Inequality Constrained Multilevel Models
In many areas of research, datasets have a multilevel or hierarchical structure. By hierarchy we mean that units at a certain level are grouped or clustered into, or nested within, higher-level units. The “level” signifies the position of a unit or observation within the hierarchy. This implies that the data are collected in groups or clusters. Examples of clusters are families, schools, and firms. In each of these examples a cluster is a collection of units on which observations can be made. In the case of schools, we can have three levels in the hierarchy with pupils (level 1) within classes (level 2) within schools (level 3). The key thing that defines a variable as being a level is that its units can be regarded as a random sample from a wider population of units.
KeywordsPosterior Distribution Prior Distribution Mathematics Achievement Markov Chain Monte Carlo Method Catholic School
Unable to display preview. Download preview PDF.
- Berg, W. van den, Eerde, H.A.A. van, Klein, A.S.: Proef op de som: Praktijk en resultaten van reken/wiskundeonderwijs aan allochtone leerlingen op de basisschool [Practice and Results of Education Arithmatics and Mathematics for Immigrant Children in Elementary School]. Rotterdam, RISBO (1993)Google Scholar
- Browne, W.J.: MCMC Estimation in MLwiN (Version 2.0). London, Institute of Education University of London (2003)Google Scholar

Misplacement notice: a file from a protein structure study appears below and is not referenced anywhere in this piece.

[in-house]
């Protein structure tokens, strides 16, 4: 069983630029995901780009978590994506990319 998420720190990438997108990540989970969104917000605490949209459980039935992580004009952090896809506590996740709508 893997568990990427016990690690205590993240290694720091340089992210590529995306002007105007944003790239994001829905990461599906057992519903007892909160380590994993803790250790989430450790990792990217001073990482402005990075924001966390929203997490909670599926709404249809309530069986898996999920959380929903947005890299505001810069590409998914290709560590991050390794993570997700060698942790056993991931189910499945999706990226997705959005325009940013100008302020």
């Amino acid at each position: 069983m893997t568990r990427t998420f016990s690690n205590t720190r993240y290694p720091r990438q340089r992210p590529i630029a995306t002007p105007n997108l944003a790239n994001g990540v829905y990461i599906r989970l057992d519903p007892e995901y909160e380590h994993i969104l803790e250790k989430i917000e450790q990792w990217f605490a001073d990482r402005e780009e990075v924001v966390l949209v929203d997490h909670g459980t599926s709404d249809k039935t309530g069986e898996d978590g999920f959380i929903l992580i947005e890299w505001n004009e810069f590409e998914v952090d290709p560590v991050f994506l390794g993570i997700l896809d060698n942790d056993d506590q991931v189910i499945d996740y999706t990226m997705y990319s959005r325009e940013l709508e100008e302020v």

- Bryk, A.S., Raudenbush, S.W.: Hierarchical Linear Models: Applications and Data Analysis Methods. London, Sage (1999)Google Scholar
- Gelman, A.: Scaling regression inputs by dividing by two standard deviations. Statistics in Medicine (in press)Google Scholar
- Gelman, A., Hill, J.: Data Analysis Using Regression and Multilevel/Hierarchical Models. Cambridge, Cambridge University Press (2007)Google Scholar
- Goldstein, H.: Multilevel Statistical Models (2nd edition). London, Edward Arnold (1995)Google Scholar
- Hox, J.: Multilevel Analysis: Techniques and Applications. London, Lawrence Erlbaum Associates (2002)Google Scholar
- Singer, J.D.: Using SAS PROC MIXED to fit multilevel models, hierarchical models, and individual growth models. Journal of Educational and behavioral Statistics, 24, 323–355 (1998)Google Scholar
- Singer, J.D., Willett, J.B.: Applied Longitudinal Data Analysis: Modeling Change and Event Occurrence. New York, Oxford University Press (2003)Google Scholar